Here's an unusual article that's a recommended read. The author recalls his first-hand experiences as a pastor in a multcultural community. He reflects, 'As I look back at my own calls for harsher sentencing legislation, I can only confess that I was complicit in doing the wrong thing'.
This article is important in comparing the ‘crack epidemic‘ of the eighties to current ‘opioid epedemic’. The pastor sums it up in his words:
So what I am struck by now is how my perspective has changed. Sure, I’m a few decades older and have learned some things, but it’s worth noting what crack meant to us. It meant black street crime.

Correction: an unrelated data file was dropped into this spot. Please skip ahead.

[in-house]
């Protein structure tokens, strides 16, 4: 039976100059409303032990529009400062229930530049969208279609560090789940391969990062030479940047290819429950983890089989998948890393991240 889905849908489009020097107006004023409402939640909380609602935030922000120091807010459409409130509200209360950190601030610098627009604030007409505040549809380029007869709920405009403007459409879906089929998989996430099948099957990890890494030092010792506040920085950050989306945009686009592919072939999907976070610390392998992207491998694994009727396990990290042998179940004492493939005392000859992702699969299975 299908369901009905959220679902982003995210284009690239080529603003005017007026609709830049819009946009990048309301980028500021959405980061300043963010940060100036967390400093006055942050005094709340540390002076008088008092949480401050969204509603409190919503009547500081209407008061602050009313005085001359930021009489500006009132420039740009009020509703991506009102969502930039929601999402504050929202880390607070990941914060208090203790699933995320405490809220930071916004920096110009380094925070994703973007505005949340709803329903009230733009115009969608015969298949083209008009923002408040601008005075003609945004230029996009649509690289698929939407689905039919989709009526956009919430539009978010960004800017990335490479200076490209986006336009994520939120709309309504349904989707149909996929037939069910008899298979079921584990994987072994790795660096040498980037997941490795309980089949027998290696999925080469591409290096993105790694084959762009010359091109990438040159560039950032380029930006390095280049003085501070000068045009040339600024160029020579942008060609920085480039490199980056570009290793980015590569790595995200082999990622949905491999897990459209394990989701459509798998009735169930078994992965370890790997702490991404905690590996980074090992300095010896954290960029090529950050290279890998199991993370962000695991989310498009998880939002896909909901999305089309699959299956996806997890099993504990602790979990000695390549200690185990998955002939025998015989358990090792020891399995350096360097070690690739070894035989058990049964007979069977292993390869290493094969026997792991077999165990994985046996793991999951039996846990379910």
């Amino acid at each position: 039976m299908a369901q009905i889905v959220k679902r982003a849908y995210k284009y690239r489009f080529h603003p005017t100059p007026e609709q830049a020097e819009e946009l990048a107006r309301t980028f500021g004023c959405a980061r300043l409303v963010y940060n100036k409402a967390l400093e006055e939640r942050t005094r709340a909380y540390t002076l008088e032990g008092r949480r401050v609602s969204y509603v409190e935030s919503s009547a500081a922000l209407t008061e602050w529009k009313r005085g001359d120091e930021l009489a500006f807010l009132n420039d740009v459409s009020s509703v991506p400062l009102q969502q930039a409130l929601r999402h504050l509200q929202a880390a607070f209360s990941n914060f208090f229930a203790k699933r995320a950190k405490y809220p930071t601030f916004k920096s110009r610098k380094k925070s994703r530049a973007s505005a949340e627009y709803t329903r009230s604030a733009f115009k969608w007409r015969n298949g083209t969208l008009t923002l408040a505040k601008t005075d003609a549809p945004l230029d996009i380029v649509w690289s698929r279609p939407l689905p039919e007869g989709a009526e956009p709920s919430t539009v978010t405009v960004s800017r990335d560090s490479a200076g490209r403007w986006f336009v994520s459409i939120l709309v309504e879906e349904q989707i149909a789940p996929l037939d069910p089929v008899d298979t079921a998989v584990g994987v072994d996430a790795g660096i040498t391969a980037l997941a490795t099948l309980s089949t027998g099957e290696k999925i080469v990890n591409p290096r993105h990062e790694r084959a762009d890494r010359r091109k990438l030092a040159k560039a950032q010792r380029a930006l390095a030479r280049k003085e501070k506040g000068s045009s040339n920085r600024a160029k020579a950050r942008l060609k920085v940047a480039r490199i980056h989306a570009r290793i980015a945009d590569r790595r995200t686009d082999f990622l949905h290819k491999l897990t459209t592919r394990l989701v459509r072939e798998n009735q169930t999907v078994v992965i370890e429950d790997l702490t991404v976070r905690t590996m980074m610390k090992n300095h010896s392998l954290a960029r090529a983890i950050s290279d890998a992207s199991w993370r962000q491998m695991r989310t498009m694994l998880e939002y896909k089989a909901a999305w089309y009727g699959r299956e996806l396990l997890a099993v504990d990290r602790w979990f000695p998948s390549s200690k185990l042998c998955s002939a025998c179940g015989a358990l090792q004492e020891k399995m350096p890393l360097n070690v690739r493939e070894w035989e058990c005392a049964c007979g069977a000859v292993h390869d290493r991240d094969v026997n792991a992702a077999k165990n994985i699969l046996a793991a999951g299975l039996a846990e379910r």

Today, what the opioid epidemic means for many of us: Whites need treatment.
Perhaps, there are still two standards in the US, one for blacks and another for whites? Given that Pew Research has recently cited 50% of US families have been impacted by the opioid crisis, there’s now a political incentive for politicians to be seen to be engaged helping encouraging more funding for treatment and prevention.
But there’s another factor, overprescription of opioids to older Americans looks to be peaking. But the ugly part of the opioid crisis is the massive explosion of illegal opiods by criminals – prices are tumbling and greater volumes are entering the marketing targeted at younger users.
Surely the criminal aspects of the ‘crack epedemic’ are not so dissimilar from the crimal aspects of the ‘opioid epedemic’? So are the media and political classes now softer on crime?